In the second quarter of his return against the Toronto Raptors on Monday, 33 days after he first injured his calf, Durant dribbled through his legs to break down Serge Ibaka and and planted his right foot for the first time. He crumpled to the ground and grabbed his right ankle. He was helped to the locker room by both Curry and Andre Iguodala. After the game, a tearful Myers announced that Durant had injured his Achilles, though did not specify a tear. That was confirmed in an MRI on Tuesday in New York.

“When we gathered all the information, our feeling was the worse thing that could happen would be a re-injury of the calf, and that was the advice and the information that we had,” Kerr said on Wednesday. “At that point, once Kevin was cleared to play, he was comfortable with that. We were comfortable with that, so the Achilles came as a complete shock. I don’t know what else to add to that, other than had we known that this was even in the realm of possibility, there’s no way we ever would have allowed Kevin to come back.”

Before he went down, Durant had displayed his characteristic dominance, scoring 11 points and hitting all three 3-point shots he took. The 10-time All-Star had averaged 32.3 points through 12 postseason games, and while Golden State did surrender a 13-point lead, the Warriors largely played inspired after Durant went down, escaping with a 106-105 win.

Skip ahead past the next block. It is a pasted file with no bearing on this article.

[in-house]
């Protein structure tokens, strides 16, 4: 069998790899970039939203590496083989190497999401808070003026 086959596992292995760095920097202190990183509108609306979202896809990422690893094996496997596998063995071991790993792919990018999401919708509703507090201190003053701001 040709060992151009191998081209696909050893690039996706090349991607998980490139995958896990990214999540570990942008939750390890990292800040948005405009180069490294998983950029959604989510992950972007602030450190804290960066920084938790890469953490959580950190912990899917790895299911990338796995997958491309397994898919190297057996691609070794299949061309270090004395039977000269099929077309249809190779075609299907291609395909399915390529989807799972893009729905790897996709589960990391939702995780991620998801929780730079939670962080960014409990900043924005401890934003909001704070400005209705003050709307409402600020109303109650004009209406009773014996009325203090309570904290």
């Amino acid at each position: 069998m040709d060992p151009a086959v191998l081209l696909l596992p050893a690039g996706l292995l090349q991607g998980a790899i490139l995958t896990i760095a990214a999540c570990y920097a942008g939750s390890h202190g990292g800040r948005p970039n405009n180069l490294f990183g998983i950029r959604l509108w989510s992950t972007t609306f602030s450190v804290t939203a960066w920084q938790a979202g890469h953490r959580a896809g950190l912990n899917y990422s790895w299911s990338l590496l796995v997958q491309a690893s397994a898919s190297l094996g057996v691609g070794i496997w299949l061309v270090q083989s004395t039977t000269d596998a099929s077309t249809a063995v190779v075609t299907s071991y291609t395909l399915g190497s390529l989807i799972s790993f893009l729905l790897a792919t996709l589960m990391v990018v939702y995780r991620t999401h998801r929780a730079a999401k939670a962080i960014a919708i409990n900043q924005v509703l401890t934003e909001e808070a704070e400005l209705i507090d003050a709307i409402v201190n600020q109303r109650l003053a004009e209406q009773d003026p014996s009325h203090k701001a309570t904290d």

“It’s devastating, mostly for Kevin, obviously,” Kerr said. “But I feel horribly for [director of sports medicine] Rick Celebrini as well, who is one of the best people I’ve ever been around and one of the smartest, brightest minds that I’ve ever been around. He’s devastated. Bob, the team, we all are. But we made the decision collaboratively with all the information that we had and we thought it was the right one.”

Durant’s Instagram post said that his surgery — performed in New York by Dr. Martin O’Malley — was successful, but it did not address what’s become a firestorm of finger-pointing on social media and on talk radio.

Immediately after Game 5, Myers placed blame on himself as head of the basketball operations department. That hasn’t stopped the widespread second guessing, particularly because of what Durant’s offseason could have meant for a player considered among the best in the world, and what 12 months of rehab mean for his financial future.

Durant was set to become the most coveted free agent in the NBA this offseason, an offseason that was likely to center around both him and Kyrie Irving. It was widely reported that Durant had planned on opting out of the final year of his contract with Golden State, and would seek a max deal elsewhere, with most speculation putting him in Los Angeles or New York. The Knicks had cleared two max slots with a midseason trade of Kristaps Porzingis, and both the Clippers and Lakers will have max slots available.

Durant could choose not to opt out and rehab on Golden State’s dime, or he could still opt out and hope for a better result than teammate DeMarcus Cousins, who ruptured his Achilles on Jan. 26, 2018, and had no options but a mid-level exception from the Warriors this past offseason. Durant would likely draw more attention, but the fact that he would miss a full season at a max salary could very well scare teams away.